The storming of the Israeli embassy in Cairo last week was just the latest instance in a tawdry tradition of Egyptian antisemitism. Lucette Lagnado's father Leon, the main character in The Man in the White Sharkskin Suit, along with hundreds of thousands of other Jewish refugees from Arab countries, was an earlier victim - writes Robert Fulford for CiC Scene.
Exiled in New York, stripped of everything he once owned, Leon Lagnado ached with nostalgia for the Cairo of the 1940s, the exciting and endlessly promising city of his youth. He was one of history's victims – in this case, the rancorous history of the Middle East.
In Cairo last week, another stage in that story unfolded when gangs of thugs stormed the Israeli embassy while Egyptian soldiers stood by without interfering. Israel had to beg the United States to beg the Egyptians to rescue six Israeli security guards trapped by the mob. Finally, the Egyptian soldiers did their duty.
It was a humiliating moment for Israel. It was also a dismaying event for everyone who cherishes pleasant feelings about the great city Lagnado once knew. In the 1940s, Cairo was sometimes called the most cosmopolitan city in the world. From the start of the 19th century to the middle of the 20th, it was tolerant in outlook and multiracial in population, incredible as that seems in 2011. Today, it's a grim monoculture.Lagnado was a prosperous Jewish businessman who socialized with British officers and French merchants. Christians, Muslims and Jews often lived in the same buildings. Their children studied and played together. Lagnado, who liked to gamble, was once invited to join King Farouk at poker. In those days, 80,000 Jews lived in Cairo. It was Lagnado's home and his family's home, until suddenly it wasn't. After the founding of Israel, Egyptians decided that their Jews had to go home, though many of them had never known any home but Egypt.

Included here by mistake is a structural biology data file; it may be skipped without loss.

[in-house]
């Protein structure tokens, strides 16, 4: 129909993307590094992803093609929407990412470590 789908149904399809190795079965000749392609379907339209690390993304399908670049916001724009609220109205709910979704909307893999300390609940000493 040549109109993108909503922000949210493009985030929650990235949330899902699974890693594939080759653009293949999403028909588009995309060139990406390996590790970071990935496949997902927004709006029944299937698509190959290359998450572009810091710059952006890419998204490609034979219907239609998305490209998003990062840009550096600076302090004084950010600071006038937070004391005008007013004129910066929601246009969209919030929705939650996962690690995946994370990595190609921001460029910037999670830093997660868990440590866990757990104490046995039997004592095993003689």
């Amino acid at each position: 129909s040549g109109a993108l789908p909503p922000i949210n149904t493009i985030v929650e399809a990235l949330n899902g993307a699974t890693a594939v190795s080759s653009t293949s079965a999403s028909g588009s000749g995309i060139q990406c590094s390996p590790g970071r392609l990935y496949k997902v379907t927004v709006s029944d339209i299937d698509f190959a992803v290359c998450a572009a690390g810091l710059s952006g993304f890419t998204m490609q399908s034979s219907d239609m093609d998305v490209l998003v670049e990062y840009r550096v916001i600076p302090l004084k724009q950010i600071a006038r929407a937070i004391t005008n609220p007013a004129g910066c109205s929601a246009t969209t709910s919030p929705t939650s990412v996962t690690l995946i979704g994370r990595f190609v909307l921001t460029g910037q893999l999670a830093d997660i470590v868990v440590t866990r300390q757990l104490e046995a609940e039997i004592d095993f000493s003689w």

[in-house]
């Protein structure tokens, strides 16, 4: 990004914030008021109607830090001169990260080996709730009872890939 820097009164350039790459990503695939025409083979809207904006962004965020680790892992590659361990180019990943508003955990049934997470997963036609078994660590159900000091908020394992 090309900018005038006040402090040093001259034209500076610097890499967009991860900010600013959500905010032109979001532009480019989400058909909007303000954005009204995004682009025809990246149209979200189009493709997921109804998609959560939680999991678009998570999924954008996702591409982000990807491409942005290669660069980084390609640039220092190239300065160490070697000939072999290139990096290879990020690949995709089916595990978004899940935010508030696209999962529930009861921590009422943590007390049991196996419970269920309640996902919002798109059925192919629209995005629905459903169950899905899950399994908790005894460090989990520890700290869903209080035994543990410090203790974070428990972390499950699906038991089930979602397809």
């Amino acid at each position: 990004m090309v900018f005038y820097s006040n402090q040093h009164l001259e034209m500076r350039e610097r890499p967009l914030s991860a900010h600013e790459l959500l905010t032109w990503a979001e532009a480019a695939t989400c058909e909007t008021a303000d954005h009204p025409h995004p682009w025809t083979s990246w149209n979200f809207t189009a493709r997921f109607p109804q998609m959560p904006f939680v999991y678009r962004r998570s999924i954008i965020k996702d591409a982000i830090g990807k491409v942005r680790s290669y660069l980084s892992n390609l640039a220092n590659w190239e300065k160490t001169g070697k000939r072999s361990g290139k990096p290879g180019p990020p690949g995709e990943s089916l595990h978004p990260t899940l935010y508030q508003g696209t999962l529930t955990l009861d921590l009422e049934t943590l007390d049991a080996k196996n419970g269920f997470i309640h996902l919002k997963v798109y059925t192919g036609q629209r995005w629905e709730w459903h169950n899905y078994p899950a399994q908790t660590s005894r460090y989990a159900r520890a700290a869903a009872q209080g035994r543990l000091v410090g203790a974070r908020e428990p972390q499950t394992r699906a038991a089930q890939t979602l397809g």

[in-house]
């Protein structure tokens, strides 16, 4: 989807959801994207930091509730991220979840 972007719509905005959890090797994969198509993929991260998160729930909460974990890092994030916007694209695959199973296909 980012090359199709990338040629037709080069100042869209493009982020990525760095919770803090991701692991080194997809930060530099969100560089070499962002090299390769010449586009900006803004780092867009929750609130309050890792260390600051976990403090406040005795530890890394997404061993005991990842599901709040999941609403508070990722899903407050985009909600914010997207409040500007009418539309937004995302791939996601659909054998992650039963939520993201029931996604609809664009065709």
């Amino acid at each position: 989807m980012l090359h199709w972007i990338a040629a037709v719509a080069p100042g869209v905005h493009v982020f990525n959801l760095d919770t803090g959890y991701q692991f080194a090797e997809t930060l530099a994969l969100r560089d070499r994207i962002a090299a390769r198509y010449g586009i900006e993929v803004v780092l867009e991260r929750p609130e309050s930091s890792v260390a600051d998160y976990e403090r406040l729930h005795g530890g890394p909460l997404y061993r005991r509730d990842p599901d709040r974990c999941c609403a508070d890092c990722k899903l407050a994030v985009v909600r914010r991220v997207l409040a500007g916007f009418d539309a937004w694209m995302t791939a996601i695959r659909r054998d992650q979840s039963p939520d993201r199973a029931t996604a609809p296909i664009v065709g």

The Egyptians began acting like 1930s Nazis. They confiscated Jewish bank accounts and fired Jews from government jobs. They withdrew professional status from Jewish doctors, engineers, lawyers and teachers. In 1960, the military governor of Cairo published an article praising the Protocols of the Elders of Zion and its account of Jews conspiring to rule the world. The Egyptian government distributed throughout Africa a pamphlet, Israel, the Enemy of Africa, slandering Jews as thieves and murderers.
There were pogroms, riots and synagogue burnings as well as racist propaganda. Still, the Lagnados were so optimistic that they stayed 'till 1963. That year, when the six of them were finally forced to leave, they were allowed to take 26 suitcases and $200, the financial limit imposed by the government.
Lagnado died an unhappy pedlar of neckties on the streets of Manhattan, having never learned American ways. We know his melancholy story because in 2007 his daughter, Lucette Lagnado, a Wall Street Journal reporter, erected a lovely monument to him in the form of her book, The Man in the White Sharkskin Suit. (She recently brought out a second memoir, The Arrogant Years, about herself and her mother.) The expulsion of the Lagnados was a tiny part of a pattern stretching across the Middle East. In reaction against Israel, one country after another – Iraq, Algeria, Iran, Yemen, etc. – decided it could no longer tolerate Jews. Across the region about 800,000 became refugees. Many ended up in Israel. The rest scattered around the world. Their existence is no secret, but they are seldom talked about except in nostalgic books such as Lucette Lagnado's. There's no separate UN agency for them, as there is for Palestinian refugees. No one describes the expulsions as "ethnic cleansing," though that's what they were.
The World Organization of Jews from Arab Countries, which tries vainly to obtain compensation from the rich Middle East countries, has estimated that Jewish property confiscated by governments would be valued now at $300billion. The land that the Jews were forced to leave behind amounts to about four times the size of the current state of Israel.
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There will be a demonstration on behalf of the Forgotten Refugees this Sunday 25 September in Trafalgar Square, London at 3 pm.